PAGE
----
There is an unbelievable rigidity of the dogs eating habits and woe betide the fool that tries to alter things. First, dogs sit patiently while cat gets fed. She eats on a counter so she doesn’t get disturbed by nosy dogs. While eating her medication is rubbed into one ear, a marvellous way to medicate a cat. Then the dogs get their bowl, one by the water bowl and one by the stove, to avoid theft from the fastest eater. When both bowls are clean, they investigate each others bowl, in case something was missed, it never is. Meanwhile the cat has finished and jumps down. The dogs then have to see if she has left anything in her dish, usually just some really stinky residue that is relished by the scavengers.
The counter gets disinfected and all dishes removed from floor to sink. The job is not yet over however. Both dogs get a half of a chewstick which is taken to the living room carpet to be enjoyed. Both dogs now happy and settle down for a few hours.
Roll on 9.00pm, dogs both ask to go outside, spend a few minutes in the back yard then appear at the door to be let in. If this is not done P.D.Q. there is some very indignant yapping. How dare we not be stood waiting for their return? Whoever gets up to open the door has then got to follow them into the kitchen for their last treat of the day, two biscuits, once again carried to the living room rug. Immediately after she has finished, older dog heads to the bedroom, no point staying up if no more food is coming out.
The young dog stays in the living room until my bedtime. At which time I go outside with her for the last dribble of the day, then we head to bed. We have a king size bed, which is just as well as both dogs sleep on top of it. I arrange myself in my sleeping position, not such an easy event nowadays.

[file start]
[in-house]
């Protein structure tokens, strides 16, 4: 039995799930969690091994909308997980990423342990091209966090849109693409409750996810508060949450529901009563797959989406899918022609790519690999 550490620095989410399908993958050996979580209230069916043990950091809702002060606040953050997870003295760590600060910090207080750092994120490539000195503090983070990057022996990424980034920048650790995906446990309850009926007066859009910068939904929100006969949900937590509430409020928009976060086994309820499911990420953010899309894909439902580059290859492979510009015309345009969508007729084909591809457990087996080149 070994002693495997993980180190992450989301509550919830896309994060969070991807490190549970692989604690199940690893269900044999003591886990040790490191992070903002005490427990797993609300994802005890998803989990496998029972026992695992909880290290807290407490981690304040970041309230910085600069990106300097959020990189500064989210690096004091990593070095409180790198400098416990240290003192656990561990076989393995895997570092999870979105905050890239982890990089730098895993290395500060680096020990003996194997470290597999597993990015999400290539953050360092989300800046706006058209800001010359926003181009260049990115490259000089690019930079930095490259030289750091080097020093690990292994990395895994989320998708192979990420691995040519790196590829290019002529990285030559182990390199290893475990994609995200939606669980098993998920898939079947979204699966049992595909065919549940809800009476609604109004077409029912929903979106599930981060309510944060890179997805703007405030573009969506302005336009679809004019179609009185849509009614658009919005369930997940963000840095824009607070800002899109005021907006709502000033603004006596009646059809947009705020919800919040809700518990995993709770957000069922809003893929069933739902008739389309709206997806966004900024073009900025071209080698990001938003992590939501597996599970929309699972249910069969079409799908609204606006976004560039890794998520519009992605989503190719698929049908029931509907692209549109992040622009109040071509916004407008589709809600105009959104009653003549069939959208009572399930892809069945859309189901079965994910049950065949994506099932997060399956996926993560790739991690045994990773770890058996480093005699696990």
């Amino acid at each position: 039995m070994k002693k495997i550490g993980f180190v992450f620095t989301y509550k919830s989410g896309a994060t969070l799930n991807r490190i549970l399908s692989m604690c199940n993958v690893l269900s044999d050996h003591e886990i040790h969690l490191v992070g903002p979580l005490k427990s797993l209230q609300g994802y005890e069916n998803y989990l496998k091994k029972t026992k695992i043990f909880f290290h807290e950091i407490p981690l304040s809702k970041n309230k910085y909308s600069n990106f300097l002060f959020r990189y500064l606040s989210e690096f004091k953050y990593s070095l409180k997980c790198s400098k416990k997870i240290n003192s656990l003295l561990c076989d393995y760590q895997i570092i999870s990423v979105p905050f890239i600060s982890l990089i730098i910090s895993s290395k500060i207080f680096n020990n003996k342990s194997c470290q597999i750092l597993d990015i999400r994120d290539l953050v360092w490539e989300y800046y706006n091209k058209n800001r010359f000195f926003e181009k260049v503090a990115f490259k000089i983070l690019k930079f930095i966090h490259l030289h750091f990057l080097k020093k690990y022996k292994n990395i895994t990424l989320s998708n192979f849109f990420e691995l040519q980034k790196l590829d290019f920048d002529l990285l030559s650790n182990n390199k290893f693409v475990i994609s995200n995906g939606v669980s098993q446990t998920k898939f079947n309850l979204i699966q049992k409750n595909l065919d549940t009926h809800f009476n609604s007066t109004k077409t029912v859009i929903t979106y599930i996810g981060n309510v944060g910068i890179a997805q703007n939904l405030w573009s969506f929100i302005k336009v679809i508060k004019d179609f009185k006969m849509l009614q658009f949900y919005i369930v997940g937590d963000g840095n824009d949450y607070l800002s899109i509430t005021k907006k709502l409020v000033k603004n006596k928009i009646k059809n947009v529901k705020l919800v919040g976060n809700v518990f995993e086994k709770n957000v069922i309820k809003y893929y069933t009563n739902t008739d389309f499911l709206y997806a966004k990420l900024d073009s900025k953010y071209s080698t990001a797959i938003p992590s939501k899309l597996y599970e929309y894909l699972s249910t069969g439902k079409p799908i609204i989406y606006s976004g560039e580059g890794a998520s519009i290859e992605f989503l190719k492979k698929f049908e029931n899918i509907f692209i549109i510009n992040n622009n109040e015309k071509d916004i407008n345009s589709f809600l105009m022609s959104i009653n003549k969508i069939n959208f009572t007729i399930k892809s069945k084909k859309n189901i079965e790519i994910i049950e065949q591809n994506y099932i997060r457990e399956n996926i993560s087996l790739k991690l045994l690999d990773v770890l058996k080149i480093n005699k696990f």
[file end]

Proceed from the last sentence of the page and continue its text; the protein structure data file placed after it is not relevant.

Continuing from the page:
During the latter part of life I have had two frozen shoulders, back surgery and, at the moment, tennis elbow. The latter injury has nothing to do with playing tennis but an over eager session of crocheting. Strange what silly things bother us when we get older. Anyway, so much of me hurts and with arthritis in one knee and one wrist, my sleeping positions are not the casual affair of youth. One pillow goes between my knees. Another pillow under one arm, to support and take the strain off my shoulder. My wrist is in a splint and I keep this straight out on the pillow. My head has a sore area, the result of a car rollover twenty years ago. So I dig a hollow in my feather pillow, to avoid pressure on the tender spot. Quite a production, you must agree.
When I am draped in the right position, the dogs rearrange themselves around my legs and we settle down to sleep, until Dave tries to get in bed. The older dog doesn’t want to be disturbed and makes her displeasure known by throaty growls. Dave very rudely tells her to shut up and does his own bedtime gymnastics with pillows and blankets. Such fun to get old, going to bed is sometimes the most exciting time of our day, and it has very little to do with sex. After all the arrangements of body parts, neither of us want to be disturbed by such activities, we do however fondly remember better times when dogs were kicked off the bed and no thought given to how to arrange aching bodies. Nowadays, we still have the urge, it just isn’t urgent enough to disturb our sleep!